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It is scientifically proven that in order for the animal to connect their behavior with the reward, the trainer must deliver the reward within 0.8 of a second. that is impossibly fast in most cases. Then as soon as you move to give the reward to the animal, your animal will most likely refocus on you, which will delay or even completely jeopardize the training, because now the animal is being rewarded for focusing on you and not for the original behavior that you were intending to reward.

But.
It is the clicker (or marker) that allows us to “mark” a specific behavior with the animal, and for our animal to take a “snapshot” of what they is doing in that moment. Once the sound of the clicker is emitted, the animal is allowed to break the position and access the reward (or the reward is delivered to him while still performing) It is a straight-forward message to the animal of what he is getting rewarded for.

If your bird is biting or lunging aggressively for the reward, then maybe instead of a food item, just use praise.

To teach targeting, the bird must first be clicker trained, this means that the birds understands that a click equals reward, the reward can be praise or a food item

Then you need to decide what to use for the target, I use a chop stick and it can’t be a hand-held perch that the bird steps up onto. The chop stick must only be used for training sessions and not for play outside the training sessions, otherwise they lose their meaning. Use T-stand to confine the bird to the area which helps it to concentrate on the chop stick. Start by holding the chop stick near the bird and Click and reward for any movement toward the chop stick. Then withhold the reward until the bird touches the chop stick, Click and reward.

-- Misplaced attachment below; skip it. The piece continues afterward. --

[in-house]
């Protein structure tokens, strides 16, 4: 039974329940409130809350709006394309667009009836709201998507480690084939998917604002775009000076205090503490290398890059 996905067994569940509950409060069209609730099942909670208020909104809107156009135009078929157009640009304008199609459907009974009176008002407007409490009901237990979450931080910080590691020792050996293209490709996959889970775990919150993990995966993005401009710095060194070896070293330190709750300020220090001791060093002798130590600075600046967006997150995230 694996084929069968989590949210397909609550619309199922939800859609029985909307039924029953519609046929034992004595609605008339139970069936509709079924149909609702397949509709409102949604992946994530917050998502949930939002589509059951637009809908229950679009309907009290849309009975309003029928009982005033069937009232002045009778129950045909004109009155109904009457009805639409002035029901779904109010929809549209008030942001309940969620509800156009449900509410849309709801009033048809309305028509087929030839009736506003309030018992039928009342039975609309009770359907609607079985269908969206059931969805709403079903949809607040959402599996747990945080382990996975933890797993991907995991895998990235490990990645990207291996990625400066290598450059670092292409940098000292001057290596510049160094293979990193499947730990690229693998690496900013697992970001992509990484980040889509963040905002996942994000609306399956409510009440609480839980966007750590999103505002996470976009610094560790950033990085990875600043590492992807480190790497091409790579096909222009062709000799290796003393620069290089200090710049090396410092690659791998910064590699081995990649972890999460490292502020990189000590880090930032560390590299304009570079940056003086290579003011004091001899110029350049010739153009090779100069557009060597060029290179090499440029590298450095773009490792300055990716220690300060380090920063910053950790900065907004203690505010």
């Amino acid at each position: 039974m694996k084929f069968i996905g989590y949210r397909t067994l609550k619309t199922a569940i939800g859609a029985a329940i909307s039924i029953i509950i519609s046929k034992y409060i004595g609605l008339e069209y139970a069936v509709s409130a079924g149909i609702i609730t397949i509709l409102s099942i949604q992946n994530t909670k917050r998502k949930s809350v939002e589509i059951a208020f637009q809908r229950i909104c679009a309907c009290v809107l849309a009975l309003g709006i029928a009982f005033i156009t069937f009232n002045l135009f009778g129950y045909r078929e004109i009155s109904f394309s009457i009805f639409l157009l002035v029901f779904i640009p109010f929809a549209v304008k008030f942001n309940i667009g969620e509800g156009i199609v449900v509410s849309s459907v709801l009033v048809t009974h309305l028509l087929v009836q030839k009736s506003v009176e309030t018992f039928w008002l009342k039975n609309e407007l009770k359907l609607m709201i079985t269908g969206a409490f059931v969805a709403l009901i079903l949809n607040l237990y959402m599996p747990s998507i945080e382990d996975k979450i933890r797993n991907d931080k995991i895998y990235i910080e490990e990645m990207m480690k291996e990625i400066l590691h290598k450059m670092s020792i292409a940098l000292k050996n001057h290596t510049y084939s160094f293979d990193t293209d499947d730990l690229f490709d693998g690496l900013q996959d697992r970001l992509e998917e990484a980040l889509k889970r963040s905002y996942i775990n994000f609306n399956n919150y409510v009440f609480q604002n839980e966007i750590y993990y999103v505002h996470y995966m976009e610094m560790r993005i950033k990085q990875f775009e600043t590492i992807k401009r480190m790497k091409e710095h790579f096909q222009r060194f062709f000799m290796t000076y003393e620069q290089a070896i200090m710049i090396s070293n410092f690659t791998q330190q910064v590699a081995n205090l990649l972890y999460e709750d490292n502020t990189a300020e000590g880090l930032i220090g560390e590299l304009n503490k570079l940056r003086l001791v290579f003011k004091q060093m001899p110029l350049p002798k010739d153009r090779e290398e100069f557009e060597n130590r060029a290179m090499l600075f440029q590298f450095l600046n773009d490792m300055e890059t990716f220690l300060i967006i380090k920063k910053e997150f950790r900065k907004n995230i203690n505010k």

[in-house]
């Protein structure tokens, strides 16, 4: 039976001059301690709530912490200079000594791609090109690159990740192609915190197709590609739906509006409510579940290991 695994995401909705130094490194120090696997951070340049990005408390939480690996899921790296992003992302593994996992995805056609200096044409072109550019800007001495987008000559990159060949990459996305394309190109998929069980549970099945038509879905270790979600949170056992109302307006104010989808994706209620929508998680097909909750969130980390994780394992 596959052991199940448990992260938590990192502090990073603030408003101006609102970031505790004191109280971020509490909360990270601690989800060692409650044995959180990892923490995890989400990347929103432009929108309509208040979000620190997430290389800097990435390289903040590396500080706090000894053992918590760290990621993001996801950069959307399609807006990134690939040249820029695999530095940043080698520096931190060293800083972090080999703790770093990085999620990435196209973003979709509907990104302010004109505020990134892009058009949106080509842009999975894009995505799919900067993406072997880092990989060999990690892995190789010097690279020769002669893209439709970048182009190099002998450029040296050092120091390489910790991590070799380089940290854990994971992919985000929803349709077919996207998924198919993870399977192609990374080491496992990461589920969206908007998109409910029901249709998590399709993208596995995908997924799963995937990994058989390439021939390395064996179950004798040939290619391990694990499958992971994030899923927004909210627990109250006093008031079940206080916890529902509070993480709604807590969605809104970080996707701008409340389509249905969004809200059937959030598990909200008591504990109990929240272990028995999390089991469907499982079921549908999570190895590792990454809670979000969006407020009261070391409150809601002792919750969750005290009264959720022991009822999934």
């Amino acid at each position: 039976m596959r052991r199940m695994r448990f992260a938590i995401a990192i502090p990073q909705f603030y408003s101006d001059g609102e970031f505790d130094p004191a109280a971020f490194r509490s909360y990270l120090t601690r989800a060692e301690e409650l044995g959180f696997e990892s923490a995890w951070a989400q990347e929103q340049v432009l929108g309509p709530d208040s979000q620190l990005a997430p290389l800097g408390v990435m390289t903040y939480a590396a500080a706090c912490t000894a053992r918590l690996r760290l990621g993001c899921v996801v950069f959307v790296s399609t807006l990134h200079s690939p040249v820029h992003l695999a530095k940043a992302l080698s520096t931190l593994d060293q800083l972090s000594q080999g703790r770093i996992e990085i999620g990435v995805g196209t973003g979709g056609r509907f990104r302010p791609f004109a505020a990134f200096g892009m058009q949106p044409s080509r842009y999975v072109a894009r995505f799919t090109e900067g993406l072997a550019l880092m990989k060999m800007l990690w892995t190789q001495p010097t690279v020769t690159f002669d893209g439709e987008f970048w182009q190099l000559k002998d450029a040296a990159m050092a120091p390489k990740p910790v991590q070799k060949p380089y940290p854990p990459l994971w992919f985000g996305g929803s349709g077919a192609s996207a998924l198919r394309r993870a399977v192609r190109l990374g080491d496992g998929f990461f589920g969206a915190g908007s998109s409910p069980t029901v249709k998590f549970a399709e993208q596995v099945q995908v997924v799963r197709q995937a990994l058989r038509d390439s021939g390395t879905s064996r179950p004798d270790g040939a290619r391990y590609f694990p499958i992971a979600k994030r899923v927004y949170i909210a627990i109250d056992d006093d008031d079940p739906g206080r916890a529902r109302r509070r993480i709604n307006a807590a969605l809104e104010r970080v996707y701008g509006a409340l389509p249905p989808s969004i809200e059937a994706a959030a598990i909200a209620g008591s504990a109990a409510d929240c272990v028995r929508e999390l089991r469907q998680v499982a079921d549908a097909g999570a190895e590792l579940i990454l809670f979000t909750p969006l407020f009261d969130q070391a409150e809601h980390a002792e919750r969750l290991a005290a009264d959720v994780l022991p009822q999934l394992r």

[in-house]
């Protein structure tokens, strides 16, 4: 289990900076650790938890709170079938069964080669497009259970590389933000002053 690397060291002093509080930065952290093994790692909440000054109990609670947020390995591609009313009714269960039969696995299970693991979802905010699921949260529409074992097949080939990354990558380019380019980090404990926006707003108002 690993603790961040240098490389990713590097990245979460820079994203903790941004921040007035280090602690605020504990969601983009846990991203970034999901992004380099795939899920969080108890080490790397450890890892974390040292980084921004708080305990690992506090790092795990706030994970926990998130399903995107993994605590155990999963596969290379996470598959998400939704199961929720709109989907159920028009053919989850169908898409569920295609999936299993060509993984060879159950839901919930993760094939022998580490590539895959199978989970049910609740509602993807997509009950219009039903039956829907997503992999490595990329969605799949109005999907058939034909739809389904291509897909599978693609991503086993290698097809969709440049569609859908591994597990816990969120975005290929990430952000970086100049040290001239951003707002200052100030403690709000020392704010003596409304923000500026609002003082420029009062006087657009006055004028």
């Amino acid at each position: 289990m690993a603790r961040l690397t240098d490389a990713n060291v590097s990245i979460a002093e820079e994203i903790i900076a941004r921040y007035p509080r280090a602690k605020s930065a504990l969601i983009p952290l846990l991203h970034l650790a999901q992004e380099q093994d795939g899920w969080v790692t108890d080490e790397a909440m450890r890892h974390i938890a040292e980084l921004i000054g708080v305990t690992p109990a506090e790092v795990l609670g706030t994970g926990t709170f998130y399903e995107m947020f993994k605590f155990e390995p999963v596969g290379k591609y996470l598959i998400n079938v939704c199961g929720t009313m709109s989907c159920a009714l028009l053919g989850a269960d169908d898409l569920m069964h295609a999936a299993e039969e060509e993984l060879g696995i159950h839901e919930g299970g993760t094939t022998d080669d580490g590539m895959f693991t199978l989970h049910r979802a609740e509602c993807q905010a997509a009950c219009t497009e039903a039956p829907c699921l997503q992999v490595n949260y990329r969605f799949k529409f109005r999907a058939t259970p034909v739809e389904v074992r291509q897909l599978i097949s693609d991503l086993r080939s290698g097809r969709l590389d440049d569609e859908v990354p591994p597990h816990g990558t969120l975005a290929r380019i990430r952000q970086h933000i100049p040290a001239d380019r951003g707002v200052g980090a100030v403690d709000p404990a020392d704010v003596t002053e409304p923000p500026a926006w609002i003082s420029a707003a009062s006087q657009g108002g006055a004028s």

Teach him to touch it with a gentle grip of the beak as birds have a tendency to open their beak to touch it. If you have a bird that is very aggressive and wants to grab the chop stick out of your hand, then you will need to hold onto the chop stick and not let him pull it out of your hand. The first time he does a gentle grab Click and reward with extra treats and praise. This is an “recognition moment ". He will should soon get the idea of the gentle grip. Once he understands that, only Click and reward for gentle grip touches.

Once the bird is reliably touching the chop stick from the perch, you can start to have him move up, down, right and left, then move the bird to the table top training area. If the bird seems nervous at first, bring the chop stick close to him to begin with. Then start moving it back a little at a time, and Click and reward for each gentle grip touch. Soon you should have him following the chop stick anywhere on the training area. This usually only takes two or three short sessions to train, but don't be discouraged if it takes longer.The benefits of teaching a bird to target with a gentle grip, is that grabbing something with his beak is natural for him.

If your bird is cage bound, then start target training in the cage. This may have to take more time, but no need to rush things. Empty the food bowl and then when you Click and reward, you simply drop the treats into the food bowl. When you are finished with your training session. refill the food bowl.

Once a cage bound or aggressive bird has learned to target, you can start teaching him to step up using the chop stick. Just don't use your arm first to step up on if there is any chance of being bitten. In training, we ALWAYS aim to avoid bites. Use a hand-held T- perch for the bird to step up on. You can either hold the clicker on the chop stick and the perch with the other hand or use a mouth click. Hold the chop stick where he will have to step onto the perch to reach the chop stick. Take your time and don't worry if you must back up. We don't want to frighten the bird. When the bird becomes better at stepping up, you can then teach behaviours away from the cage.

Targeting is just one of the tools we use in training. The important things to keep in mind about this behaviour are:

The basic idea of targeting is to have the bird follow an object to touch it.

Once he has the idea of the gentle grip only reward him for that.

Always Click and reward for every gentle grip of the chop stick.

Use “recognition moment " to help keep up his interest.

Try and end sessions on a positive note.

Have fun, keep training simple and never train if you are in a bad mood.
 

Atomiklan

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Thanks! I'll be giving a few things a try and will let everyone know how it goes.